Good stews are made or lost in the early stages of their preparation. In many stews the meat is fried first (sometimes with onions, carrots, leeks, whole or sliced mushrooms, peppers or shallots), to give a rich flavor and to add color to the sauce, which will be made with the browned sediment and dried juices that stick to the pan after frying.
If the sauce is not to look too pale and taste insipid, you must fry the meat until each piece is a good even brown color. Fry the pieces a few at a time, so as not to crowd the pan, and keep the temperature high so that the meat browns and fries rather than sweats.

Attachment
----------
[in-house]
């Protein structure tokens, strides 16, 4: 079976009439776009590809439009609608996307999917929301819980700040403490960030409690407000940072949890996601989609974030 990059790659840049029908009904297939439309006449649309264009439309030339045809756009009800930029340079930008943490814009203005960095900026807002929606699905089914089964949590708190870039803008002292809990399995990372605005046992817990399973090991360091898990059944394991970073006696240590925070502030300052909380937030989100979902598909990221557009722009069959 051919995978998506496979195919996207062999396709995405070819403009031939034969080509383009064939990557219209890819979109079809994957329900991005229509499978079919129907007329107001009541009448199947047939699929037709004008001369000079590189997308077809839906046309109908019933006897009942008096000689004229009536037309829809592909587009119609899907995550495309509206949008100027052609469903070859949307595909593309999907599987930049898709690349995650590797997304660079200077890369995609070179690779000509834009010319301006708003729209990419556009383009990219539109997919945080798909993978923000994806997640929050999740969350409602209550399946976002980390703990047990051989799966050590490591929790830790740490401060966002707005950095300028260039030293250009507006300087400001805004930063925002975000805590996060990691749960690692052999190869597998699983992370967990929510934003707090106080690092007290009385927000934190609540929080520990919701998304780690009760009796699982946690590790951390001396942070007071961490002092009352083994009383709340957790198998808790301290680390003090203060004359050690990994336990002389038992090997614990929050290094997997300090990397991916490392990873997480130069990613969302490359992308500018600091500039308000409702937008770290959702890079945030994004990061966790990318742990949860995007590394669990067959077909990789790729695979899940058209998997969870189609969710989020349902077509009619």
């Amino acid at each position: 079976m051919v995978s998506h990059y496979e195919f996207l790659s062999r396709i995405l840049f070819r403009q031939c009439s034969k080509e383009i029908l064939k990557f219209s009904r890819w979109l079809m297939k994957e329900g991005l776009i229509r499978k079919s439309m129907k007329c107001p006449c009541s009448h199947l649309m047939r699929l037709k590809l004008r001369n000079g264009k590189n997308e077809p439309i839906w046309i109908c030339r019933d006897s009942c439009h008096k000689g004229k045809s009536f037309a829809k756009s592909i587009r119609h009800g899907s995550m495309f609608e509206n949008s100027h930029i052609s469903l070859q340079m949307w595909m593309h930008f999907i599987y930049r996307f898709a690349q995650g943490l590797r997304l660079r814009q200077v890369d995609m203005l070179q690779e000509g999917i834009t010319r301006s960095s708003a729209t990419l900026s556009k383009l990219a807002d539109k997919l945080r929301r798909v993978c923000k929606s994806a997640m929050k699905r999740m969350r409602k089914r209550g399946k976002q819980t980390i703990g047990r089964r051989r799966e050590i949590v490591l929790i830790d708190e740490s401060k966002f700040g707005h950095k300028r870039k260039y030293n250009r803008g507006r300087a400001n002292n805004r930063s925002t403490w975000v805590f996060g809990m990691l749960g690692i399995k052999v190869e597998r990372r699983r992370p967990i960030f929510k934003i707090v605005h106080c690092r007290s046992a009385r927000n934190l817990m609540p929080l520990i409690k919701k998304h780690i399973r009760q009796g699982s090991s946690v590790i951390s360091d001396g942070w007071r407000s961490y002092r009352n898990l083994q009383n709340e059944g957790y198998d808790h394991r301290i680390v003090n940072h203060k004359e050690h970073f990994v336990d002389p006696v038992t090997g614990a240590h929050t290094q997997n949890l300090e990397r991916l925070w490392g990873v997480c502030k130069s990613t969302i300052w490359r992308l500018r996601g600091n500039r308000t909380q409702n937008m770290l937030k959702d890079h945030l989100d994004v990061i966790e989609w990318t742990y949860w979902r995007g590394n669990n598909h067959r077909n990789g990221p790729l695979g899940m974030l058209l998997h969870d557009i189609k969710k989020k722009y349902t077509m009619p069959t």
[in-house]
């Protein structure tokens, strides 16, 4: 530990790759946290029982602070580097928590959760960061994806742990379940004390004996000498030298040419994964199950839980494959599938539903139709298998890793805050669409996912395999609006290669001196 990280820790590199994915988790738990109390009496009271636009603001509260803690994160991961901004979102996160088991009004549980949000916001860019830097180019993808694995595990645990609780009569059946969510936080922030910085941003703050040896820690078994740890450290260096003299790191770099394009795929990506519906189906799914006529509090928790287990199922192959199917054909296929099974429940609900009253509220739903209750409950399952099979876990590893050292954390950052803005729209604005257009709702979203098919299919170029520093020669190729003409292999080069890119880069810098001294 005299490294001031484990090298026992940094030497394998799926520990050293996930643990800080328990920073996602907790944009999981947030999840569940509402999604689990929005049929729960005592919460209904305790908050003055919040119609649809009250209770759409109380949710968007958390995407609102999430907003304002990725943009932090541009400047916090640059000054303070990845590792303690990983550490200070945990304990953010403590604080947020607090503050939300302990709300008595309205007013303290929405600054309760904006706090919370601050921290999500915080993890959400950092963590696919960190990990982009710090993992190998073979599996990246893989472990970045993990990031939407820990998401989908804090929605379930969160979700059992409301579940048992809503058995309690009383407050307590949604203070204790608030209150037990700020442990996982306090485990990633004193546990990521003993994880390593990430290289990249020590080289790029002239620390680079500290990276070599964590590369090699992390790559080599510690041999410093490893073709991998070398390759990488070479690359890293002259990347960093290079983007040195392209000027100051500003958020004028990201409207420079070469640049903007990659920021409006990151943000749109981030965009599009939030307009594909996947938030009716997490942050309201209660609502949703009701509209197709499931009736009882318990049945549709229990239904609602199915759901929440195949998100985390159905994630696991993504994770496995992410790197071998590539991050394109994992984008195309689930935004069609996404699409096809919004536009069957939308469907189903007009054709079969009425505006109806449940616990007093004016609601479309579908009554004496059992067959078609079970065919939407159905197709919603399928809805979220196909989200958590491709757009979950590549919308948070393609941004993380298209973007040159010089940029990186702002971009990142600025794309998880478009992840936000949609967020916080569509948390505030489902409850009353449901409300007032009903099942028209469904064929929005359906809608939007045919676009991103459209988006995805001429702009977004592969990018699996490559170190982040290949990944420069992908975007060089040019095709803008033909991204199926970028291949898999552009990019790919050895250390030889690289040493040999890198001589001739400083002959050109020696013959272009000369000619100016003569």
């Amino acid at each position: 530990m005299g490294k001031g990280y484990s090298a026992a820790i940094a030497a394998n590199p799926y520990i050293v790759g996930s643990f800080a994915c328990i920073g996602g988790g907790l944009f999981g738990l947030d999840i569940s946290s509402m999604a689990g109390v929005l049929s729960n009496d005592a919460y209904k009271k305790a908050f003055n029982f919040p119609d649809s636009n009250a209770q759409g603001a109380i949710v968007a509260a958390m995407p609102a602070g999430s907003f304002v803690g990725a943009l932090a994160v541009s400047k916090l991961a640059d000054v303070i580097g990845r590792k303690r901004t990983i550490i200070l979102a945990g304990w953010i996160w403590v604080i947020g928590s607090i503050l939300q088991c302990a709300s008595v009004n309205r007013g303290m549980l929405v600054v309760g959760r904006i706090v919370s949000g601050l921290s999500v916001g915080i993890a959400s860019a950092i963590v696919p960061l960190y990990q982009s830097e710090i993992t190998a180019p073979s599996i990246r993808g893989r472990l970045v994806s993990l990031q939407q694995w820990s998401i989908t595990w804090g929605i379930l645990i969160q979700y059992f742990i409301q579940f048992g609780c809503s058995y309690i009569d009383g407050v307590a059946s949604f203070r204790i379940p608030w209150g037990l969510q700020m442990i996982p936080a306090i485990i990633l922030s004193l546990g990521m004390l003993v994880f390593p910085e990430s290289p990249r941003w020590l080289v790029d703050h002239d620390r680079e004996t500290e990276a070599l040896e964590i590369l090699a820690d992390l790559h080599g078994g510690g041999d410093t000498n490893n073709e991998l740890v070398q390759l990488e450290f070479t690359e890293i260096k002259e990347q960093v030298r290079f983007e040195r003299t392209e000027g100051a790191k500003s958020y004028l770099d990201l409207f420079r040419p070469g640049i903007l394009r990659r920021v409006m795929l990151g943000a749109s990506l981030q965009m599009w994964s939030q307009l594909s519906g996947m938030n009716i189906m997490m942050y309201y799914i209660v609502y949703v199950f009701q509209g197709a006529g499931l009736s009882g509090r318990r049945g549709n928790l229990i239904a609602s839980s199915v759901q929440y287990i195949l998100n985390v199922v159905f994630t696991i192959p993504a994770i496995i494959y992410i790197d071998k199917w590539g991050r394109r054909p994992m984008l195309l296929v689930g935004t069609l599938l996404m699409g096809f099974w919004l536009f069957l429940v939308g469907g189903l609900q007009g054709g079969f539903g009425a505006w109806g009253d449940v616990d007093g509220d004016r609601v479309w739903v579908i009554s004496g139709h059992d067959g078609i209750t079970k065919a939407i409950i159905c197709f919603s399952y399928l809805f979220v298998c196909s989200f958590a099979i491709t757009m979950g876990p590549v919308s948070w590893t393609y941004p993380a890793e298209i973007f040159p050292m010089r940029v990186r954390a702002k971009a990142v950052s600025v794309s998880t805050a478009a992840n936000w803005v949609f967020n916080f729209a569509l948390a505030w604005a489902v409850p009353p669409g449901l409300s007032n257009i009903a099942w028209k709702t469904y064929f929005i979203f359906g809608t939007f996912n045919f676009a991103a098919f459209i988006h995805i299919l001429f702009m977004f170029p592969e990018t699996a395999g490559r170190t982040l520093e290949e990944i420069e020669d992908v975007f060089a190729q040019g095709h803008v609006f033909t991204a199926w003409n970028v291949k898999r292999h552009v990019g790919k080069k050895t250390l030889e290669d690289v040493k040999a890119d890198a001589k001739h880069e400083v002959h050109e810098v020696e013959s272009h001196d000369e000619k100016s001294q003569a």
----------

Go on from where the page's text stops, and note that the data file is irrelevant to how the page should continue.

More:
If the bottom of the pan begins to get too brown, you can deglaze it between batches of meat by pouring in a few tablespoons of stock, wine or water. Stir it vigorously to loosen the sediment, taste the liquid, and, if it is not burnt, reserve it to add to the stew. It will not taste delicious at this point but as long as it has not burnt it will enrich and color the stew.
** Asian Recipes